Wednesday, March 15, 2017

Rain when sea temperatures are higher than air temperatures over land?

Some time ago I made and showed graphs indicating there was often rain when sea temperatures were higher than land air temperatures. Yesterday I came across this graph in a physical geography book showing more rain when sea temperatures were higher. I do not know if the author noticed this as well - cannot see where he/she mentions it. See
Something that will give credibility to my idea is the graph below. For my calculations I have used the following conditions: 
1) Temperature of air over the land is 26 deg C. 
2) There is a 2 m/s wind over the sea. 
3) The relative humidity of the land air is 50% and pressure = 100 kPa. 
4) The air blows from the land to the sea and at the sea surface where evaporation occurs, the air cools or warms to the temperature of the sea temperature.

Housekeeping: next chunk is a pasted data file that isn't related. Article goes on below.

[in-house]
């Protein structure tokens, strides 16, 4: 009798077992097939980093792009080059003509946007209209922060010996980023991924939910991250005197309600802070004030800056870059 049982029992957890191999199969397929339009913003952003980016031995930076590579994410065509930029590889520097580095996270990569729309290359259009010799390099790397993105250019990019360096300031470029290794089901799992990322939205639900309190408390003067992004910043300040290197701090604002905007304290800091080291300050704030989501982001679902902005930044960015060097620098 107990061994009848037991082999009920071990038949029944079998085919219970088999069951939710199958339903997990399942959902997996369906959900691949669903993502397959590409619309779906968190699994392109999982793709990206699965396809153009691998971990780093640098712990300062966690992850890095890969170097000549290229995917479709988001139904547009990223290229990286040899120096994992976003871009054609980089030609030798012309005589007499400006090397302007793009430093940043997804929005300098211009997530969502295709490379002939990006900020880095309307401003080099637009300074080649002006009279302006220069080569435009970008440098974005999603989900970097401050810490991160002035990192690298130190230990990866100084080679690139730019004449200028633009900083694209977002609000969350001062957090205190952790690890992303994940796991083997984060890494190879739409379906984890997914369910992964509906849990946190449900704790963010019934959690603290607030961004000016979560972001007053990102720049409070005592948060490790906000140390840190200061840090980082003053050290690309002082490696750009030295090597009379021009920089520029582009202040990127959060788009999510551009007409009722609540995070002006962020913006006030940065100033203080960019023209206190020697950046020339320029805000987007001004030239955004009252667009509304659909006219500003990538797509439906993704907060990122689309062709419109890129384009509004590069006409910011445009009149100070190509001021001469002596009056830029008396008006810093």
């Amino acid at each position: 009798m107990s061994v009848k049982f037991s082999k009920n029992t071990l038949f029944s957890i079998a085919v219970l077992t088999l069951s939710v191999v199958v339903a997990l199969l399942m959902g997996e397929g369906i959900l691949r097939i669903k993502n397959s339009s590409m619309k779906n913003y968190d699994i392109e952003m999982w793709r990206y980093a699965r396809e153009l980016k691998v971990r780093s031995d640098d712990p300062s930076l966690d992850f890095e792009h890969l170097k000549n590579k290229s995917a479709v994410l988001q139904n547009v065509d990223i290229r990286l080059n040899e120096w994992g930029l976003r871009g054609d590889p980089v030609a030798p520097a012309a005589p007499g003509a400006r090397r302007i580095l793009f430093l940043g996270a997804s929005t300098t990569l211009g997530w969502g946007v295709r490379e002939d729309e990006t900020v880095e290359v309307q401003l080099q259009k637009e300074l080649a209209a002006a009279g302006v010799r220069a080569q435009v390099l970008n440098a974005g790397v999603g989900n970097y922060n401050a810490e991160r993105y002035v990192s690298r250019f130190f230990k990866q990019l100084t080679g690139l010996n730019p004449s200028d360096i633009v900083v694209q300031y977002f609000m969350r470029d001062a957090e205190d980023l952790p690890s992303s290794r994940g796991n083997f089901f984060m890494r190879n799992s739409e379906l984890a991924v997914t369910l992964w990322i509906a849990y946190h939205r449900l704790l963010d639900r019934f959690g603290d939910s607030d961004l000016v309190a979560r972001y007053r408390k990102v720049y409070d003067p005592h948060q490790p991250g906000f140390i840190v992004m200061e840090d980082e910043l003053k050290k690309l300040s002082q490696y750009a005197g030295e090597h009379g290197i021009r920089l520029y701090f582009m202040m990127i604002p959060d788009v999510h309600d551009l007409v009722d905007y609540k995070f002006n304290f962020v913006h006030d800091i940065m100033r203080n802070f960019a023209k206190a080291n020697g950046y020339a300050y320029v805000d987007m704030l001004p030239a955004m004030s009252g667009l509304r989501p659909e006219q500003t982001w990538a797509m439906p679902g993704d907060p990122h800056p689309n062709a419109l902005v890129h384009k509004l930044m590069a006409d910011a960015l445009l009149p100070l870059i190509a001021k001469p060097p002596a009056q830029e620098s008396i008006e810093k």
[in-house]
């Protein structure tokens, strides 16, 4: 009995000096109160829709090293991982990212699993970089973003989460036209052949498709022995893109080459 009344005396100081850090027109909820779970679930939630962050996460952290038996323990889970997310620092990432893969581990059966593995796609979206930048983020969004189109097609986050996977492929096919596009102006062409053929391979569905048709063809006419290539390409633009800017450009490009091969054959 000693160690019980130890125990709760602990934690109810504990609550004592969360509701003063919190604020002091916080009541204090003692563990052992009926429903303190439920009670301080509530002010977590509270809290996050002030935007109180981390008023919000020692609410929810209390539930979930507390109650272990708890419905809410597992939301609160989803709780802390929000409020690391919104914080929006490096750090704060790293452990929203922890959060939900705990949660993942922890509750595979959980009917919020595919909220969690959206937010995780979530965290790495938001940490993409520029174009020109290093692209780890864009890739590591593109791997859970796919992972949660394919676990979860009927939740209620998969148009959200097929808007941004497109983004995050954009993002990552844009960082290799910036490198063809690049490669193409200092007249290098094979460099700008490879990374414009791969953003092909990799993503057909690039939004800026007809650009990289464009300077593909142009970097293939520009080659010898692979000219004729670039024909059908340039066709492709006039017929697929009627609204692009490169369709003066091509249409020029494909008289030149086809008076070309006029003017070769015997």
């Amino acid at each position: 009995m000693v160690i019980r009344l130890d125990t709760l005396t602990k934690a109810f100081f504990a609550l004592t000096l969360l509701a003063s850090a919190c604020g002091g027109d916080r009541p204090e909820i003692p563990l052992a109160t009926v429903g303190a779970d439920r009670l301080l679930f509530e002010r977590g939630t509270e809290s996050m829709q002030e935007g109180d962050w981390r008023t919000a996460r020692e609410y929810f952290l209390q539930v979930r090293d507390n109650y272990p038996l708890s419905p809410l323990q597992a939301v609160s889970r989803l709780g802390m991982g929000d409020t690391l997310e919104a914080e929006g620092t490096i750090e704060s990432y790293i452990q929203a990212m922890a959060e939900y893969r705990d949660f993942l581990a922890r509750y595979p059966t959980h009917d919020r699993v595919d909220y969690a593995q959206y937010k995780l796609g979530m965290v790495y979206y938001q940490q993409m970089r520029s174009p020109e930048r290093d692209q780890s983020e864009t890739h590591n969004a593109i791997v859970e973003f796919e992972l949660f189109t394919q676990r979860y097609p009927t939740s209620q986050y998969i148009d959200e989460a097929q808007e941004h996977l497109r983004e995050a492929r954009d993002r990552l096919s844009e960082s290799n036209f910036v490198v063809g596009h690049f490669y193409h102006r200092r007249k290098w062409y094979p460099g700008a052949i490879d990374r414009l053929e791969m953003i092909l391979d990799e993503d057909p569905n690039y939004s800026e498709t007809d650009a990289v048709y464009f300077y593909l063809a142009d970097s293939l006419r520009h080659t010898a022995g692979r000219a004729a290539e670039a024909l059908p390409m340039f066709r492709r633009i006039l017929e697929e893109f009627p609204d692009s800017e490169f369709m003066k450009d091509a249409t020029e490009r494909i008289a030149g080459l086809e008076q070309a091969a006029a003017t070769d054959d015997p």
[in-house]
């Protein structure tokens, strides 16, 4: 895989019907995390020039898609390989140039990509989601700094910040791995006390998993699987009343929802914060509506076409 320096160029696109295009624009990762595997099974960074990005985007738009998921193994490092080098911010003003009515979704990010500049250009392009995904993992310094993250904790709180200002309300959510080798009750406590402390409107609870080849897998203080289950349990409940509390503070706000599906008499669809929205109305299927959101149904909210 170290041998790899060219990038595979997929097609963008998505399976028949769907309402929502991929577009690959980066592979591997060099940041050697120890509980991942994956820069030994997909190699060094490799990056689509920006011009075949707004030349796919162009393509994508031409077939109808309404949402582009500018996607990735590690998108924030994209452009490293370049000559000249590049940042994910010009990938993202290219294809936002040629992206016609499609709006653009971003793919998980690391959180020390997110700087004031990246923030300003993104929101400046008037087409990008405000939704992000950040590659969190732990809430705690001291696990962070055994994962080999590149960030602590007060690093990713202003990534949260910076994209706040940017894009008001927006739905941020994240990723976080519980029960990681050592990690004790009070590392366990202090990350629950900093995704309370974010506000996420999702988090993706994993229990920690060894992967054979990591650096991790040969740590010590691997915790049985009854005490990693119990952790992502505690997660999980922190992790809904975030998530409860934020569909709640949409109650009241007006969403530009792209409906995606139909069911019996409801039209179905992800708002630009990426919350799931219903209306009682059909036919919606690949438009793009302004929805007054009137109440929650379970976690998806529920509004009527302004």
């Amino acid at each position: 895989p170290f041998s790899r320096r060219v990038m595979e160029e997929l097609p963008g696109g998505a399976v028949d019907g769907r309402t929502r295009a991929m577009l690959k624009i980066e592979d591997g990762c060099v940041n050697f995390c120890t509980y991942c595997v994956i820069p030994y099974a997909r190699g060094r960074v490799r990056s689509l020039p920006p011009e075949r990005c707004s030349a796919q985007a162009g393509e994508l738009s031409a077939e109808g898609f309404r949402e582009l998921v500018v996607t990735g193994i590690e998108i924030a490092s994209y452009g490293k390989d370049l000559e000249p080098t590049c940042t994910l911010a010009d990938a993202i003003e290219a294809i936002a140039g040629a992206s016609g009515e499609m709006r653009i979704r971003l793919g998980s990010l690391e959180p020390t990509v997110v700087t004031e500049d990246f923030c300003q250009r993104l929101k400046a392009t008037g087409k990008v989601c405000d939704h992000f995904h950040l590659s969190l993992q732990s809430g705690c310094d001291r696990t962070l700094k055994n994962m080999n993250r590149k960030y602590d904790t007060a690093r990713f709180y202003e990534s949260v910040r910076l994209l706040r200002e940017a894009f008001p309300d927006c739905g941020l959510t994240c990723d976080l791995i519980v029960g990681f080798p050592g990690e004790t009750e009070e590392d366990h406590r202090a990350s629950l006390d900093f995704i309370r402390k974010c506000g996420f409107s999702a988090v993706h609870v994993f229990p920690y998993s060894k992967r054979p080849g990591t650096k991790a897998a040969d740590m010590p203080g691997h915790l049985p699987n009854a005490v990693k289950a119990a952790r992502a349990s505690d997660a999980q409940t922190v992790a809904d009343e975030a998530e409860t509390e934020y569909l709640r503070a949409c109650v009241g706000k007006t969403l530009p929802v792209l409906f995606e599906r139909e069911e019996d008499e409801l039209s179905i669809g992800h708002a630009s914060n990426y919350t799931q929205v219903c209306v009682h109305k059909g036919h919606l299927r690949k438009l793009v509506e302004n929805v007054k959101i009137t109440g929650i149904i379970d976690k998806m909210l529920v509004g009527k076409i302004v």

5) The variable is the sea temperature. 
a) When Tsea=14 deg C the air becomes saturated and condensation occurs (I have used a 100% RH for this on the graph), the evaporation rate from the sea surface is 0 microns of water per hour. 
b) When Tsea=16 deg C, the RH of the air over the sea surface is 92.5% (RH increases when T decreases), the evaporation rate is 55 microns per hour. 
I have put the RH and the evaporation rate in microns on the same vertical axis (not really correct, but convenient). So Tsea runs from 14 deg C to 34 deg C, the RH runs from 100% to 31.6% (see graph), the evaporation rate runs from 0 (at 14 deg C) to 1532 microns of water per hour (if the water were in a basin, water levels would drop from 0 microns per hour when T=14 deg C, to 1532 microns per hour when T=36 degC). As one can see, when sea temperatures are high relative to land temperatures, more evaporation occurs. I used an equation similar to the "Evaporation from a water surface" equation by Engineering toolbox to calculate evaporation rates (they depend on relative humidity and temperature and wind speed).

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